Data processing workflows for the closed and open states are essentially the same, as detailed in figs. S6 and S7, respectively. For the dataset of the closed conformation, 4026 micrographs were selected by manual screening to discard those either with underfocus values greater than 3.0 μm, or with very few particles, or containing crystalline ice. A total of 1,221,897 particles were extracted from these selected micrographs using RELION (34, 35). These particles were subjected to 3D classification in RELION with C6 symmetry. The initial reference used for this step was a simple binary (0s and 1s) cylinder of radius 45 Å and height 45 Å generated by EMAN2 (36) and low pass–filtered to a resolution of 60 Å. This 3D classification was used to sort particles into three classes with 5 pixels and 3.8° as the translation and rotation search parameters, respectively. Thirty-eight percent of the particles went to a class (the “good” class) with clear visible features of α helices (fig. S6). The particles in this good class were then subjected to reference-free 2D classification by requesting 200 classes, and then 393,930 particles from 61 featured class averages were selected (fig. S1B). Subsequently, these particles were subjected to another round of 3D classification by requesting three classes, which were further autorefined separately, yielding three 3D maps at resolutions of 3.2, 3.4, and 3.3 Å. Because these maps appeared identical, all these particles were combined in a 3D autorefinement, yielding a map at a resolution of 3.1 Å. The resolution of the final map was improved to 2.7 Å, by using focus alignment with a tighter mask created by removing the amphipol density (fig. S6).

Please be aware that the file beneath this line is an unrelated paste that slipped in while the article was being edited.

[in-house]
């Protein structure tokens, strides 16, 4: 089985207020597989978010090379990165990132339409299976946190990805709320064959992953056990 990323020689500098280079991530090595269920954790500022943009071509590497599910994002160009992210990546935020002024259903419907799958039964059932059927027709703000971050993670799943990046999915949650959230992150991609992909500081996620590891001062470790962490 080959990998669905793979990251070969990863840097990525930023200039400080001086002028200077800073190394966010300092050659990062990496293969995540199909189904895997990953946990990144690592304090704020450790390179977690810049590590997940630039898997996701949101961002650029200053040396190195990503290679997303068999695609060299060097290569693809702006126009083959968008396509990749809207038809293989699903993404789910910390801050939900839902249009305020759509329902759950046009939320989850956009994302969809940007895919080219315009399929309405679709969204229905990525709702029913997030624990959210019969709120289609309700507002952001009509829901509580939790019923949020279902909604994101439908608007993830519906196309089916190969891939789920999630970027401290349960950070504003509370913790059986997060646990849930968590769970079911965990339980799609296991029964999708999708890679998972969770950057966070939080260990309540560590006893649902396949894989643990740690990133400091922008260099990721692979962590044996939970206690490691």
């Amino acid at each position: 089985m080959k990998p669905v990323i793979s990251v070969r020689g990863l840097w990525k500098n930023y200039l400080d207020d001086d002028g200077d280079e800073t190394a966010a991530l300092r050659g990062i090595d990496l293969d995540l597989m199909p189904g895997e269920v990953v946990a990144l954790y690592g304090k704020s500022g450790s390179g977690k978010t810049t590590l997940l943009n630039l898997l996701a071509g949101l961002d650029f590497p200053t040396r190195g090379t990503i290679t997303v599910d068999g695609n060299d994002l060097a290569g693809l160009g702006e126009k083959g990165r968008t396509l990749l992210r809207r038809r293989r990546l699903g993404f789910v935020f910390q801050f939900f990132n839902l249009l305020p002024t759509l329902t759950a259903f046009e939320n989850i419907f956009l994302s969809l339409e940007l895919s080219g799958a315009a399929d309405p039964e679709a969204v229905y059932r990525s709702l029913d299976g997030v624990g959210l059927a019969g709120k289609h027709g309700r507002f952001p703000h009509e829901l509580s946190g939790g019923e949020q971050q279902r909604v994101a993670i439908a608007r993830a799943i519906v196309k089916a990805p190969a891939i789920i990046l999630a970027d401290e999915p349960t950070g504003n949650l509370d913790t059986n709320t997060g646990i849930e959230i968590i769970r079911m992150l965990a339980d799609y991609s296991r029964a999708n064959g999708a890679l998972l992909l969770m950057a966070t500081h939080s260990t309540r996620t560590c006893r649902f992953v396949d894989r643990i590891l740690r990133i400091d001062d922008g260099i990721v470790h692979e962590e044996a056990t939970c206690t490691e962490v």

For the open dataset, 1,017,209 particles were extracted from 2901 good micrographs. After first-round 3D and 2D classifications, 343,366 particles were selected from good classes. Subsequently, these particles were subjected to another round of 3D classification by requesting three classes, from which two good classes were further autorefined separately, yielding two 3D maps at resolutions of 3.2 and 3.4 Å. Particles (279,840) from these two classes were combined in a 3D autorefinement, yielding a map at a resolution of 3.0 Å. The resolution of the final map was improved to 2.7 Å, by using focus alignment with a tighter mask created by removing the amphipol density (fig. S7).

All resolutions reported above are based on the “gold standard” refinement procedures and the 0.143 Fourier shell correlation criterion. Local resolution was estimated using MonoRes (37).